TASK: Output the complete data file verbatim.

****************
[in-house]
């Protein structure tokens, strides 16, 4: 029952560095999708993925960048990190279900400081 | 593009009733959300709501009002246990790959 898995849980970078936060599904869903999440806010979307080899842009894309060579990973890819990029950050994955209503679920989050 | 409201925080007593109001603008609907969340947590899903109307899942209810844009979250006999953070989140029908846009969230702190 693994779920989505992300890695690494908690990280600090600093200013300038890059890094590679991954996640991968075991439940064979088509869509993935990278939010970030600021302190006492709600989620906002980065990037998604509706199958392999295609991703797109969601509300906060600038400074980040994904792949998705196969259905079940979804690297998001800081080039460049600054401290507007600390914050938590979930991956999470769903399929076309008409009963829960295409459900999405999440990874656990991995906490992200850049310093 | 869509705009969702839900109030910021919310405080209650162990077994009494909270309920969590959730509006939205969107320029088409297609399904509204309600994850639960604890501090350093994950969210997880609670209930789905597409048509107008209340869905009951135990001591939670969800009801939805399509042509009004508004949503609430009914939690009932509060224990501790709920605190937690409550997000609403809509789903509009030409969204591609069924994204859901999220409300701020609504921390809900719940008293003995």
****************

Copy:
[in-house]
């Protein structure tokens, strides 16, 4: 029952560095999708993925960048990190279900400081 | 593009009733959300709501009002246990790959 898995849980970078936060599904869903999440806010979307080899842009894309060579990973890819990029950050994955209503679920989050 | 409201925080007593109001603008609907969340947590899903109307899942209810844009979250006999953070989140029908846009969230702190 693994779920989505992300890695690494908690990280600090600093200013300038890059890094590679991954996640991968075991439940064979088509869509993935990278939010970030600021302190006492709600989620906002980065990037998604509706199958392999295609991703797109969601509300906060600038400074980040994904792949998705196969259905079940979804690297998001800081080039460049600054401290507007600390914050938590979930991956999470769903399929076309008409009963829960295409459900999405999440990874656990991995906490992200850049310093 | 869509705009969702839900109030910021919310405080209650162990077994009494909270309920969590959730509006939205969107320029088409297609399904509204309600994850639960604890501090350093994950969210997880609670209930789905597409048509107008209340869905009951135990001591939670969800009801939805399509042509009004508004949503609430009914939690009932509060224990501790709920605190937690409550997000609403809509789903509009030409969204591609069924994204859901999220409300701020609504921390809900719940008293003995």